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  1.  1
    Biological Individuality: Integrating Scientific, Philosophical, and Historical Perspectives.Scott Lidgard & Lynn K. Nyhart (eds.) - 2017 - Chicago: University of Chicago Press.
    Introduction: working together on individuality / Lynn K. Nyhart and Scott Lidgard -- The work of biological individuality: concepts and contexts / Scott Lidgard and Lynn K. Nyhart -- Cells, colonies, and clones: individuality in the volvocine algae / Matthew D. Herron -- Individuality and the control of life cycles / Beckett Sterner -- Discovering the ties that bind: cell-cell communication and the development of cell sociology / Andrew S. Reynolds -- Alternation of generations and individuality, 1851 / Lynn K. (...)
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  2. Moving Past the Systematics Wars.Beckett Sterner & Scott Lidgard - 2018 - Journal of the History of Biology 51 (1):31-67.
    It is time to escape the constraints of the Systematics Wars narrative and pursue new questions that are better positioned to establish the relevance of the field in this time period to broader issues in the history of biology and history of science. To date, the underlying assumptions of the Systematics Wars narrative have led historians to prioritize theory over practice and the conflicts of a few leading theorists over the less-polarized interactions of systematists at large. We show how shifting (...)
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  3. The Normative Structure of Mathematization in Systematic Biology.Beckett Sterner & Scott Lidgard - 2014 - Studies in History and Philosophy of Science Part C: Studies in History and Philosophy of Biological and Biomedical Sciences 46 (1):44-54.
    We argue that the mathematization of science should be understood as a normative activity of advocating for a particular methodology with its own criteria for evaluating good research. As a case study, we examine the mathematization of taxonomic classification in systematic biology. We show how mathematization is a normative activity by contrasting its distinctive features in numerical taxonomy in the 1960s with an earlier reform advocated by Ernst Mayr starting in the 1940s. Both Mayr and the numerical taxonomists sought to (...)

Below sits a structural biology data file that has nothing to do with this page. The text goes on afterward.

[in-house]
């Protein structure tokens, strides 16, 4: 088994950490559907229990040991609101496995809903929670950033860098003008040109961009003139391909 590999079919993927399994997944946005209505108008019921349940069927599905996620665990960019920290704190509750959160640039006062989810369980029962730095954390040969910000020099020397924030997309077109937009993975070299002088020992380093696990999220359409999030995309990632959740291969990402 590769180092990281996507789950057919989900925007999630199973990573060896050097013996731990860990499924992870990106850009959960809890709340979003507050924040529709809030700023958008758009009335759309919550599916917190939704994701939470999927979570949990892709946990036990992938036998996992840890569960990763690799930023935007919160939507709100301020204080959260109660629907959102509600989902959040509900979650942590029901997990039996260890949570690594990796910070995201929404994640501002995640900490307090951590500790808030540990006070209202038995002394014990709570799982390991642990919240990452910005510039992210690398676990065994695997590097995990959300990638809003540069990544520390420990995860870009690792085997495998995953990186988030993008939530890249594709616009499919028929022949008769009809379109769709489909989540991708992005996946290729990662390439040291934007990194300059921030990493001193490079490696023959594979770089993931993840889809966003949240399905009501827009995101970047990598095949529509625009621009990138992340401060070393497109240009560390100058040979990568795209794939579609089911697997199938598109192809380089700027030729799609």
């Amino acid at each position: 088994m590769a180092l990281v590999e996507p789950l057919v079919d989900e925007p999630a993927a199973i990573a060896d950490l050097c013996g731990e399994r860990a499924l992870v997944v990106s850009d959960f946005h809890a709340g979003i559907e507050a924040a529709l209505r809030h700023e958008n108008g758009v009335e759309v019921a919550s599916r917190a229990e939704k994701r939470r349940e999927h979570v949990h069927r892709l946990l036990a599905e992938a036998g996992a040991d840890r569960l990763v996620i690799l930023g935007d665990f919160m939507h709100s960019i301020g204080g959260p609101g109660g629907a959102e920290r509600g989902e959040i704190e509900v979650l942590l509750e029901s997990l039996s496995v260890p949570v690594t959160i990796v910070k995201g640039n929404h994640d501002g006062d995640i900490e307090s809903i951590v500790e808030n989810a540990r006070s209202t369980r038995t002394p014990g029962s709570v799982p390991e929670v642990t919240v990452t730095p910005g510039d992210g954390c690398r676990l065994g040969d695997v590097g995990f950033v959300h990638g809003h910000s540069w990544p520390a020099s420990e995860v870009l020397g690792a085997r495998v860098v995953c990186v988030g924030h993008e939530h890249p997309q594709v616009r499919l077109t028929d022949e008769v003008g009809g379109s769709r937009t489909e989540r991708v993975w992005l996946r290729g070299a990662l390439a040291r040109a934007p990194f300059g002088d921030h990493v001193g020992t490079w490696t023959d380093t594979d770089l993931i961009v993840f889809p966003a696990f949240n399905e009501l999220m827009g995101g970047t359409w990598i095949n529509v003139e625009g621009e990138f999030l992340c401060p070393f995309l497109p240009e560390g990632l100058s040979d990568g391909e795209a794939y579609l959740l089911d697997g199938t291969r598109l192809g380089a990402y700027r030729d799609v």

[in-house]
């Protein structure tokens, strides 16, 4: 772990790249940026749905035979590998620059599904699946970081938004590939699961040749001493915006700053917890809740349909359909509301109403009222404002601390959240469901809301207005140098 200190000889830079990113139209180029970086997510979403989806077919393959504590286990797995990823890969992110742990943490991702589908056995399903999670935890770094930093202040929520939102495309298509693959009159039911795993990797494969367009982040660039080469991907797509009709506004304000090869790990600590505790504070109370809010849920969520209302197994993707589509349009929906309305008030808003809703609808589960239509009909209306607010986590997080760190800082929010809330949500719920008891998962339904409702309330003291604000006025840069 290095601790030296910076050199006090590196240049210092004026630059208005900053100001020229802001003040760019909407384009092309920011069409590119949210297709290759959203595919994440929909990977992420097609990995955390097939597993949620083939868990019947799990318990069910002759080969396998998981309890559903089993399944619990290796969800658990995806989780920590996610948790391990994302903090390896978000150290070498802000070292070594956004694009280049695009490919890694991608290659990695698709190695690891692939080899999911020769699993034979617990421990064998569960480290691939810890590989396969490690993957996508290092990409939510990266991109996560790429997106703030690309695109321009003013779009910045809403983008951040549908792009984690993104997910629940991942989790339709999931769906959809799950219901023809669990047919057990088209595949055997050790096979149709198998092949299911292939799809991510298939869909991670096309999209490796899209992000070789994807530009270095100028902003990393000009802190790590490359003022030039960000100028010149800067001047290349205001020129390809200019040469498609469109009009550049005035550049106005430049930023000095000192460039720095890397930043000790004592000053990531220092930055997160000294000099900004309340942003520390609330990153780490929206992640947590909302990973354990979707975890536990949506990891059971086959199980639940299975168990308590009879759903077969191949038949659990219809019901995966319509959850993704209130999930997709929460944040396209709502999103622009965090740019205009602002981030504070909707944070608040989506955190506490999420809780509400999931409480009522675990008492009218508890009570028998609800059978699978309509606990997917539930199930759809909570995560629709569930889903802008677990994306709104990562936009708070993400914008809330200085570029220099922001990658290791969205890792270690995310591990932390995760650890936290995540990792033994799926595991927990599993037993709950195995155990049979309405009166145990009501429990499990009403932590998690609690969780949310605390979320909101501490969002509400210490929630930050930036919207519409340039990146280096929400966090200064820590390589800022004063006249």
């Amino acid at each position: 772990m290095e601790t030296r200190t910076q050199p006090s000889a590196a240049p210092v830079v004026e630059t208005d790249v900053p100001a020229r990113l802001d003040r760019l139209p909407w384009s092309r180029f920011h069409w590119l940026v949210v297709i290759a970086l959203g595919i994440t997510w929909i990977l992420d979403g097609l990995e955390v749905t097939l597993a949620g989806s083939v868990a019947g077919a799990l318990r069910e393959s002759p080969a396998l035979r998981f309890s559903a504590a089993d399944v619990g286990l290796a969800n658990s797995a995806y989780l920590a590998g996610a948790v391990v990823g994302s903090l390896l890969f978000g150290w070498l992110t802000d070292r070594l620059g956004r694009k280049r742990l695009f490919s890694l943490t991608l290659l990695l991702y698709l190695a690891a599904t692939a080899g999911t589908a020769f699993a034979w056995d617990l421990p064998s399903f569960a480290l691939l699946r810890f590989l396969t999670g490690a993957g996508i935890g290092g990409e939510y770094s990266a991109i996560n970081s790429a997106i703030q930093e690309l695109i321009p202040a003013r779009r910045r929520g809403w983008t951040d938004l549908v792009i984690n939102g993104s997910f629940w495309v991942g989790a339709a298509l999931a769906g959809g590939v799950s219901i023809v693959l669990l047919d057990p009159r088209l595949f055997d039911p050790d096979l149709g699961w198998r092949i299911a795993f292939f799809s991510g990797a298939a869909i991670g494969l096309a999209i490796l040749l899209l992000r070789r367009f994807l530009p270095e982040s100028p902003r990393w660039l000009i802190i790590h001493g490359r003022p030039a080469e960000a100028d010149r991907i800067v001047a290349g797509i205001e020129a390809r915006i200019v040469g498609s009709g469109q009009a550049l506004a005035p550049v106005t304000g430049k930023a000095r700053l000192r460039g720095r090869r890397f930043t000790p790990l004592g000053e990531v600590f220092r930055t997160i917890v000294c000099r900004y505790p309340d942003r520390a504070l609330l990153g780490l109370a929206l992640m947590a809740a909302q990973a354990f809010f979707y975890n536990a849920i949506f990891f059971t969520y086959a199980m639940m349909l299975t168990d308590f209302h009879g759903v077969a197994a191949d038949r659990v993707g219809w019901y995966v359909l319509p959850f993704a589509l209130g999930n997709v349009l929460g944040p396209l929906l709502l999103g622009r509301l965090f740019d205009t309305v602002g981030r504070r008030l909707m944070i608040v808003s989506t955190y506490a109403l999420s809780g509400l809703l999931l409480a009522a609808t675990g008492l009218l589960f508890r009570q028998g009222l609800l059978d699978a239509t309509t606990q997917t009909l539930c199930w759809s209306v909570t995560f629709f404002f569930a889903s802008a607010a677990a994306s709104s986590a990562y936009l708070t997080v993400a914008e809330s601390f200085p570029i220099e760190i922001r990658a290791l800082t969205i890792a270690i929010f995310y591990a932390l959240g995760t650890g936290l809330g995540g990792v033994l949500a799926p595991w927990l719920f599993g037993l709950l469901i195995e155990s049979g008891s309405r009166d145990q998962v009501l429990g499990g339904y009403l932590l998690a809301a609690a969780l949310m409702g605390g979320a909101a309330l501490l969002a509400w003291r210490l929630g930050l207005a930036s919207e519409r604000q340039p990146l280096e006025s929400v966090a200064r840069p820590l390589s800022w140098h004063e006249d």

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  4.  10
    The Living Fossil Concept: Reply to Turner.Scott Lidgard & Alan C. Love - 2021 - Biology and Philosophy 36 (2):1-16.
    Despite the iconic roles of coelacanths, cycads, tadpole shrimps, and tuataras as taxa that demonstrate a pattern of morphological stability over geological time, their status as living fossils is contested. We responded to these controversies with a recommendation to rethink the function of the living fossil concept. Concepts in science do useful work beyond categorizing particular items and we argued that the diverse and sometimes conflicting criteria associated with categorizing items as living fossils represent a complex problem space associated with (...)
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  5.  19